Techies Find Solutions to Gulf Coast's Telecom Woes

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Hurricane Katrina devastated communications systems throughout the Gulf Coast — everything from land lines to cell phones to Internet access. Now tech industry volunteers are helping the government fix the problem. Day to Day technology contributor Xeni Jardin reports.


Hurricane Katrina devastated communications systems throughout the Gulf states. Today BellSouth said the cost of damage to its network alone may reach $600 million. Close to one million telephone lines are still down. Cell phone and Internet service remains cut off in much of the region. Some connectivity is back, though, thanks in part to tech industry volunteers. DAY TO DAY technology contributor Xeni Jardin has more.

XENI JARDIN reporting:

When Hurricane Katrina passed and floodwaters continued to rise, so did awareness of just how badly the region's communications infrastructure had been damaged. Voice, data and broadcasting services in many places didn't work, cutting off survivors and making the jobs of emergency workers and law enforcement impossibly difficult. How do you coordinate without communication? On Friday, the Federal Communications Commission held an emergency conference call to organize reconnect efforts with tech giants like Intel and Cisco as well as smaller tech groups. FCC staff worked with tech volunteers throughout the holiday weekend. Using Web sites, blogs and e-mail lists, the groups asked tech companies to identify resources they could donate. Michael Anderson of heads up one private industry effort working with the FCC.

Mr. MICHAEL ANDERSON ( Those established communication networks that they're trying to re-establish--the rush to get those back up is so the emergency services personnel--the police, the fire, the other relief agencies--can at least talk to each other once again. I don't believe that's going to be opened up for normal everyday communications like it was two weeks ago.

JARDIN: Anderson says hundreds of companies responded with offers of gear, personnel and network capacity. The FCC in turn is coordinating with FEMA and other government authorities to figure out who gets what, where and how quickly. Individual geeks in small community wireless groups are also teaming up with the FCC to get the communications grid working again. In calmer times, the ad hoc culture of do-it-yourself techies is often seen as outside the communications industry mainstream. But organizer Sascha Meinrath of Illinois group CUWireless says when the big grid is down, that's exactly what's needed.

Mr. SASCHA MEINRATH (CUWireless): We have a breakdown in many of the things that people rely on to deploy these sorts of systems, and then we have people whose expertise is in, you know, rubber-banding and bubble-gum-sticking and, you know, pulling together things with whatever is at hand. That's very much what we need right now is people of that level of innovation and expertise.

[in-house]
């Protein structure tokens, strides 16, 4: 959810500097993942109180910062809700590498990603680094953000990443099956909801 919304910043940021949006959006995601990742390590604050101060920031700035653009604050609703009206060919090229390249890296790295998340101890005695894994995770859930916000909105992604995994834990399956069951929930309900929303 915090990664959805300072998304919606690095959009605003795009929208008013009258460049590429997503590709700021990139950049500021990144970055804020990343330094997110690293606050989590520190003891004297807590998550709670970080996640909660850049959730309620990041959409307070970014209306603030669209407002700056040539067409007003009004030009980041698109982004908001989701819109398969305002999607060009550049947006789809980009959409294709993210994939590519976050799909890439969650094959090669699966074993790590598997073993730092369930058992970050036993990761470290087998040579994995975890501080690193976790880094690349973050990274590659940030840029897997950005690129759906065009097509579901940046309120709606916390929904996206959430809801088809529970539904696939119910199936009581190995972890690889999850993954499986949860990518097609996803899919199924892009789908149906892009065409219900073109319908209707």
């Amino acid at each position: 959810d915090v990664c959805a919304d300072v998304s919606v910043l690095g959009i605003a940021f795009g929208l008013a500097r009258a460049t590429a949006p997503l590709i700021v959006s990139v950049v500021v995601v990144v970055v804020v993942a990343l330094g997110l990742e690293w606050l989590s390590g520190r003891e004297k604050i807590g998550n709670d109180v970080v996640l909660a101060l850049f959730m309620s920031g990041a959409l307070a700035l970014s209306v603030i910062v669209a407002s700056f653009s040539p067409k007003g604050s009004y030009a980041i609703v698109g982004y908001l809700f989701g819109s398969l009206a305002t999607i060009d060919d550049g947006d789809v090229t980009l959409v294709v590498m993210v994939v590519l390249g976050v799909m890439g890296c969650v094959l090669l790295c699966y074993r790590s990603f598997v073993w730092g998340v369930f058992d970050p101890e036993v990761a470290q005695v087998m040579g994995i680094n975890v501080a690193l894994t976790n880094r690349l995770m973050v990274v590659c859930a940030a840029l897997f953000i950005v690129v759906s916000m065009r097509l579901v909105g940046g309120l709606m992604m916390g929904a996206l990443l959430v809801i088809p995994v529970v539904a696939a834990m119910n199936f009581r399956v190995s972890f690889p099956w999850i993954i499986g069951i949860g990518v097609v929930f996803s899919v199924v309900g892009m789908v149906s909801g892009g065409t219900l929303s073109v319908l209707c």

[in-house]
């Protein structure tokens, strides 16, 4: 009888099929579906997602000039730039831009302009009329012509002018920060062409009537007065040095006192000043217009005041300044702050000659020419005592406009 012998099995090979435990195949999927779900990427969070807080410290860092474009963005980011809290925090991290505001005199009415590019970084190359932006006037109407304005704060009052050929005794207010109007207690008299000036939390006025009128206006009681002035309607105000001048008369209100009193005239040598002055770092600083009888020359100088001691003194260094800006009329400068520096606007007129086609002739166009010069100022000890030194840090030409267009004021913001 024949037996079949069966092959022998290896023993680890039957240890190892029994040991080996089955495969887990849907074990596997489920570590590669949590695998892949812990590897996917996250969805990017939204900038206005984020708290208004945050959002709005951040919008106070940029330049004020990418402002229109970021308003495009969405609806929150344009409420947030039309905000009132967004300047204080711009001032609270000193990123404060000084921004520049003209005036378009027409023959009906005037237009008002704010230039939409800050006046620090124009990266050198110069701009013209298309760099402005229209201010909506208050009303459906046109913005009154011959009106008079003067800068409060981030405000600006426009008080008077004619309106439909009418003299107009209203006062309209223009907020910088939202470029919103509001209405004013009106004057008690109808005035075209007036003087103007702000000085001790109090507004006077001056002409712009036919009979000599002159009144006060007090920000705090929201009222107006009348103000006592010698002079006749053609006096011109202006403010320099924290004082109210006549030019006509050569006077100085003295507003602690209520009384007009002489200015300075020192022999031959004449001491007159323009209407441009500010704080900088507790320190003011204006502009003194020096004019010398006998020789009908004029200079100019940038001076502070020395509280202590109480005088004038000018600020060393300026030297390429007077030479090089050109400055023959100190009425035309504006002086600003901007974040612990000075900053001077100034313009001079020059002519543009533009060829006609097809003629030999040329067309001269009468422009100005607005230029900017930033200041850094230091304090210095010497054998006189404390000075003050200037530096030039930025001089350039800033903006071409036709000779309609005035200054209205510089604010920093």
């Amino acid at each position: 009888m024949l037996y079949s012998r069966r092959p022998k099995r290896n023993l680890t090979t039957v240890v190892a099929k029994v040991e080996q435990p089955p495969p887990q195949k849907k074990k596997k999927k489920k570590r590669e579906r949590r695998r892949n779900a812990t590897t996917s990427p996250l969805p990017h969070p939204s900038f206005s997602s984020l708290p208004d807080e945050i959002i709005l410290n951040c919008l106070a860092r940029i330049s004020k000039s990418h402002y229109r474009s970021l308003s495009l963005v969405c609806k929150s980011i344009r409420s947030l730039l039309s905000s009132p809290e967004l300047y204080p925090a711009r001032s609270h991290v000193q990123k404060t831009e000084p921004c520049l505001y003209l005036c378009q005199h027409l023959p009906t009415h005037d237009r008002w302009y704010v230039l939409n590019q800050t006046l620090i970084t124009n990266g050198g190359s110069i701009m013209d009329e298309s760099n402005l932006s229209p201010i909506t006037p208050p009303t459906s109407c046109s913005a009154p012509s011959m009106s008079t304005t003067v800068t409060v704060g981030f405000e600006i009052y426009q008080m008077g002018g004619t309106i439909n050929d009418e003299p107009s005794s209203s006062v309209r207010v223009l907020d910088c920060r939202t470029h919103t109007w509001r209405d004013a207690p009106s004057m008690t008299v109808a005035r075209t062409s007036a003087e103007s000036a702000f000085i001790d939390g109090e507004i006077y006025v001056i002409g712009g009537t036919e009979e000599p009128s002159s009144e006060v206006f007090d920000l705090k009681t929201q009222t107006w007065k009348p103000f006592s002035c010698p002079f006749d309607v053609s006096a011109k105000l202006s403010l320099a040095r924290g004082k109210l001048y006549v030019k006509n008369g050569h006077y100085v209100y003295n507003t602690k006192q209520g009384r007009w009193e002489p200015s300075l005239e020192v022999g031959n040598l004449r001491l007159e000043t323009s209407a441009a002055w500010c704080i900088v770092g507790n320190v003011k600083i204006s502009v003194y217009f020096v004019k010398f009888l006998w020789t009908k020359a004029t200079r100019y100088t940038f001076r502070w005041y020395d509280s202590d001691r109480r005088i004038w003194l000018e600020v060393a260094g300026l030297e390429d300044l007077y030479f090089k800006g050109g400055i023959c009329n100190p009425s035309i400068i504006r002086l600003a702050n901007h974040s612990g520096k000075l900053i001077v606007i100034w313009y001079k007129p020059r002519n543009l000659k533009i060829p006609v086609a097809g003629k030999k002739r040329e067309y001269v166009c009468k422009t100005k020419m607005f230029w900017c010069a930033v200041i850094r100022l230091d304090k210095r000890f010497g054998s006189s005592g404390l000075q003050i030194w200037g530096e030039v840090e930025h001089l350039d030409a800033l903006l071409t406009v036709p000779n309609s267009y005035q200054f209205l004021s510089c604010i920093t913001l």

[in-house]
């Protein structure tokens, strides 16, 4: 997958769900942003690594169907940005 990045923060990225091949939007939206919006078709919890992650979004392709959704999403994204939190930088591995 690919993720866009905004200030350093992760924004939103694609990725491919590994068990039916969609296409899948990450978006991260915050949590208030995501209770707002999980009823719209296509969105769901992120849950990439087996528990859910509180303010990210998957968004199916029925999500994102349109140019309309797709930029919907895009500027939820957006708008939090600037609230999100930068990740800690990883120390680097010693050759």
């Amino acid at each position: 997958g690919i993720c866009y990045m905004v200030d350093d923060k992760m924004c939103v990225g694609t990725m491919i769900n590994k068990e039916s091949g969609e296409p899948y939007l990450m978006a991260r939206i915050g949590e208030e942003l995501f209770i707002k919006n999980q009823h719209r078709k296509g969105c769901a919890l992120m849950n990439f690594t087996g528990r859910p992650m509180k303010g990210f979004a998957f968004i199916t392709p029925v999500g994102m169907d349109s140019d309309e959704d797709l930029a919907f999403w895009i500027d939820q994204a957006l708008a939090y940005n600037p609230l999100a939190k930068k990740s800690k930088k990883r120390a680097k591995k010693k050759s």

JARDIN: The FCC is bending its own rules, reaching out to amateur radio operators in rural areas and giving volunteers permission to launch a low-power FM radio station in Louisiana, what would usually be called pirate radio, to provide emergency information. FCC chief of staff Daniel Gonzalez says the agency is working with a wide array of providers to get temporary systems up fast and to work towards longer-term rebuild.

Mr. DANIEL GONZALEZ (FCC Chief of Staff): We understand that service crews are currently going into the affected areas, trying to restore service. That includes the wireline providers, wireless providers, satellite providers, broadcast radio and television as well as cable. The industry has really pulled together during this crisis to try to resolve these issues.

JARDIN: Communications by any means necessary also seems to be the principle guiding volunteers from the California Institute for Telecommunications and Information Technology, or Calit2. They're teaming up with cell company QUALCOMM and satellite provider ViaSat to relink storm-affected areas. Director Ramesh Rao.

Mr. RAMESH RAO (Director, California Institute for Telecommunications and Information Technology): We have units on the ground there in Baton Rouge with satellite dishes, with mobile base stations and lot of handsets to give out to the local responders there to create that connectivity, the communication fabric that's needed as a first step.

JARDIN: Today, cell service is beginning to come back to some spots. Internet and radio communications are also becoming available in limited areas. But serious challenges remain. Lack of ground security has held up efforts, though tech volunteers say this is beginning to improve. Many point out delays in obtaining access and permission from FEMA and other agencies. But most of all, nothing happens without electricity. And for now, in the Gulf states, that's hard to come by. For NPR News, I'm Xeni Jardin.

CHADWICK: I'm Alex Chadwick. DAY TO DAY will be right back.

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